How will the Caps look different under Todd Reirden?

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NHL reports nine new COVID-19 cases, bringing total to 35

NHL reports nine new COVID-19 cases, bringing total to 35

The NHL announced on Monday that nine additional players tested positive for COVID-19, bringing the league’s total to 35 confirmed cases since testing began in June.

Under Phase 2 protocol, 396 players returned to their markets to begin voluntary workouts. Eight of the most recent positive tests were conducted by the NHL at its testing facilities with one other player testing positive outside of the team markets.

Now, the NHL has tallied 23 cases within those who returned for optional participation and an additional 12 outside.

RELATED ARTICLE: NHL COACHES WON'T BE REQUIRED TO WEAR MASKS DURING GAMES, PER REPORT

The league released a statement explaining its positive cases as well as the extensive testing that has taken place since early June.

“As of Monday, July 6, the NHL has had 396 Players report to Club training/practice facilities for optional participation in Phase 2 activities," the statement read. "There have been in excess of 2,900 COVID-19 tests administered (including more than 1,400 this past week) to this group of Players. Those tests have resulted in a total of 23 returning confirmed positive tests results for COVID-19.

"In addition, since June 8 (the opening of Phase 2), the League is aware of 12 additional players who have tested positive for COVID-19 outside of the Phase 2 Protocol. All players who have tested positive have been self-isolated and are following CDC and Health Canada protocols. The NHL will continue to provide regular updates on the number of tests administered to Players and the results of those tests. The League will not be providing information on the identity of the Players or Clubs.”

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Of those tested by the league, 5.8 percent have the virus. However, that does not include the 12 players outside NHL facilities and others yet to be tested.

The league did not disclose which teams have cases, but the Capitals have not yet reported any positive tests within their organization. 

Phase 3 is now set to begin no earlier than July 13 after the league postponed the phase’s start from July 10. The NHL season is set to resume July 30, and 24 teams will compete in an expanded postseason in two hub cities. While neither hub has been identified yet, reports suggest Edmonton and Toronto as the frontrunners. 

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Report: NHL coaches won't be required to wear masks during games

Report: NHL coaches won't be required to wear masks during games

The NHL and NHLPA finalized extensive safety protocols for the season's restart Sunday and one major takeaway has been the rules pertaining to mask-wearing during games.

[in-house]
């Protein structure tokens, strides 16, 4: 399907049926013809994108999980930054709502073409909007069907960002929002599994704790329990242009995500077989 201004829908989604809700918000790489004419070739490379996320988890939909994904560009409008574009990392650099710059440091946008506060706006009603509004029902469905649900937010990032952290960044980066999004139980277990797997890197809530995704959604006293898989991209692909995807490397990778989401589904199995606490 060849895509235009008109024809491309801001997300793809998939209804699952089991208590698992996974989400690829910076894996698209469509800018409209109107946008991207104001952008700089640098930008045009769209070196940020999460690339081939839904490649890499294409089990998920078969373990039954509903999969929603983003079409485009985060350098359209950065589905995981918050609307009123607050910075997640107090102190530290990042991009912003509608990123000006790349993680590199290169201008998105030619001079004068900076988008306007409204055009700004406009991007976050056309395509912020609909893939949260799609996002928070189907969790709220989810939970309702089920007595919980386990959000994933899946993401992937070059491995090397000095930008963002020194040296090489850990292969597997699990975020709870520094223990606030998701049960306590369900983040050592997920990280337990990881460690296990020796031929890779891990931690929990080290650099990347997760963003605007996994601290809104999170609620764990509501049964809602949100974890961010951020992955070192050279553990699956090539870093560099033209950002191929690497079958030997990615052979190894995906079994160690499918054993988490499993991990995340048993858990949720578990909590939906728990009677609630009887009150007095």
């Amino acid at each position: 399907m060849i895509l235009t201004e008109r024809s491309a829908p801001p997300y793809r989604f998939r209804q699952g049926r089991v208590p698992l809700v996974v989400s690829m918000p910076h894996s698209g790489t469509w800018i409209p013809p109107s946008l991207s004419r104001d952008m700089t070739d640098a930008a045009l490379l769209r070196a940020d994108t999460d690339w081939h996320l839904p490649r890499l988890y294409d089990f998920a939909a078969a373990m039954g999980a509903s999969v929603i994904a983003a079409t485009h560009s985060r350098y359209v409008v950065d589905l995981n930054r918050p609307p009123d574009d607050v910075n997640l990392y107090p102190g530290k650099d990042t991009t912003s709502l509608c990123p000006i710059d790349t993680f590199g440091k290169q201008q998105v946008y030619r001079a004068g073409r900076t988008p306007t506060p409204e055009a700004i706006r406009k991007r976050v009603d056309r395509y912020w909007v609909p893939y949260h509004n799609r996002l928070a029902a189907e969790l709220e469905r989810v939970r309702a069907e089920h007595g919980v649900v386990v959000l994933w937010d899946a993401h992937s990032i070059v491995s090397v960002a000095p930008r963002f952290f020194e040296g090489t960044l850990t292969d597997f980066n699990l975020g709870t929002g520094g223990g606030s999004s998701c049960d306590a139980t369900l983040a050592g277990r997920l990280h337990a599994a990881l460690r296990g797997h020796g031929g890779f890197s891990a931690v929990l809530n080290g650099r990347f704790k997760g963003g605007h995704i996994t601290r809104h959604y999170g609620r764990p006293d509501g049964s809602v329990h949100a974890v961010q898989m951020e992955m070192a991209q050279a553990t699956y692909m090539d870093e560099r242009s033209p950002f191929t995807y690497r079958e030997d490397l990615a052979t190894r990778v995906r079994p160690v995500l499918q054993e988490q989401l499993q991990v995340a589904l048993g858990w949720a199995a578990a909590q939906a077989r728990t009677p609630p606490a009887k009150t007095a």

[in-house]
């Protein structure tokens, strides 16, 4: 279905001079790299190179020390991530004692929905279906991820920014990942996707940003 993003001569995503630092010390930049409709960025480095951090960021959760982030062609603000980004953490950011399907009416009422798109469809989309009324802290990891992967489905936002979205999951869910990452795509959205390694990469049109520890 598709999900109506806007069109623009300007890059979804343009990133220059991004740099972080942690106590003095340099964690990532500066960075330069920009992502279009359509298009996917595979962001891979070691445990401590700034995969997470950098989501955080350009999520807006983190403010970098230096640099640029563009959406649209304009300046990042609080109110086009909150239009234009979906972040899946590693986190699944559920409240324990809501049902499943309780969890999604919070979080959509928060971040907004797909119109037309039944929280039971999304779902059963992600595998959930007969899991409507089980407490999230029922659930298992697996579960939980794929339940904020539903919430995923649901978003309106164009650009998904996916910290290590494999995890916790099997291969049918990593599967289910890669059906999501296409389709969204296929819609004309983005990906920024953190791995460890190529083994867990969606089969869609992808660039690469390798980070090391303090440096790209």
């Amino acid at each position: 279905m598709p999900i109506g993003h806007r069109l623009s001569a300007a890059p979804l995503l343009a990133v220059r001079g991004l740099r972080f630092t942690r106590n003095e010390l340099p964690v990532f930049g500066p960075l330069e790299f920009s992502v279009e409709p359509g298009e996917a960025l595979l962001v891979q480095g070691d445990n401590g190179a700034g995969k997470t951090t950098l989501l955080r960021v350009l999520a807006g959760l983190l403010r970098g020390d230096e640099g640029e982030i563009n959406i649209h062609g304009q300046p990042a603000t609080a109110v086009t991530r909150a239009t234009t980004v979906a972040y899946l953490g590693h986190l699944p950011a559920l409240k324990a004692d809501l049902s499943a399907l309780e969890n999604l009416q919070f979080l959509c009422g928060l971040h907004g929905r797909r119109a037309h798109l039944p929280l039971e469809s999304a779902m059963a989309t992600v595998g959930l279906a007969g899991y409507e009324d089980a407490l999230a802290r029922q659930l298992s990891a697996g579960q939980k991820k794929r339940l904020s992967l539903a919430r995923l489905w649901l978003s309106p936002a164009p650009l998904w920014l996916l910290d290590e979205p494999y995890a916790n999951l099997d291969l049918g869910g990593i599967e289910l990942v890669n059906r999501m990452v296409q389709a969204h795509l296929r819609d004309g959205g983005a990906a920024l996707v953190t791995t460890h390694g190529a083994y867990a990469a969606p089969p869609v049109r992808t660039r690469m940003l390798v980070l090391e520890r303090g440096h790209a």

Anyone inside the bubble is required to wear a mask once they leave their hotel rooms, and masks may be removed during exercise and play on the ice. As far as coaches and officials, they are not required to wear masks during games either. Also, if social distancing guidelines are being followed, broadcasters and players involved in interviews are not required to wear masks either. 

So basically, players and coaches have to wear masks everywhere inside the bubble and aren't allowed to visit each other's rooms, but once it's time to hit the ice, masks can come off. 

This, of course, doesn't mean every coach will go maskless during games. Those more at risk to the dangers of coronavirus still can, and probably should, wear a mask whenever they aren't in their rooms. 

According to TSN's Frank Seravalli, other notable protocols include daily tests for COVID-19, players, staff, officials, arena ice crew, security, hotel bartenders, food service staff, arena food and beverage staff, hotel housekeeping, hotel kitchen and food prep staff, and bus drivers. 

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Twenty-four teams are allowed to bring a maximum of 52 people, so there'd be approximately 2,000 tests conducted every day inside the bubble. 

If someone tests positive for COVID-19, they'll be required to isolate immediately. They'll undergo a second test, and if that one comes back positive, they'll have to remain in isolation until they're medically cleared. Individuals will need two consecutive negative tests to return to normal activities. 

RELATED: NONE SHOULD CRITICIZE PLAYERS WHO OPT-OUT OF RESTART

No players who test positive will be revealed to the public, though anyone considered to be in contact for 15 minutes or longer and at six feet or less of a positive case in the 48 hours leading up to the time of the positive test will be immediately removed and tested.

The nature of these safety protocols shows just how much of a logistical challenge the season restart will be. However, following these guidelines will be key to successful conclusion of the playoffs and eventual crowning of a Stanley Cup champion. So, for those who leave the bubble or violate health and safety protocols, they and their teams will be subject to penalties including fines, loss of draft picks and even an altogether removal from the bubble.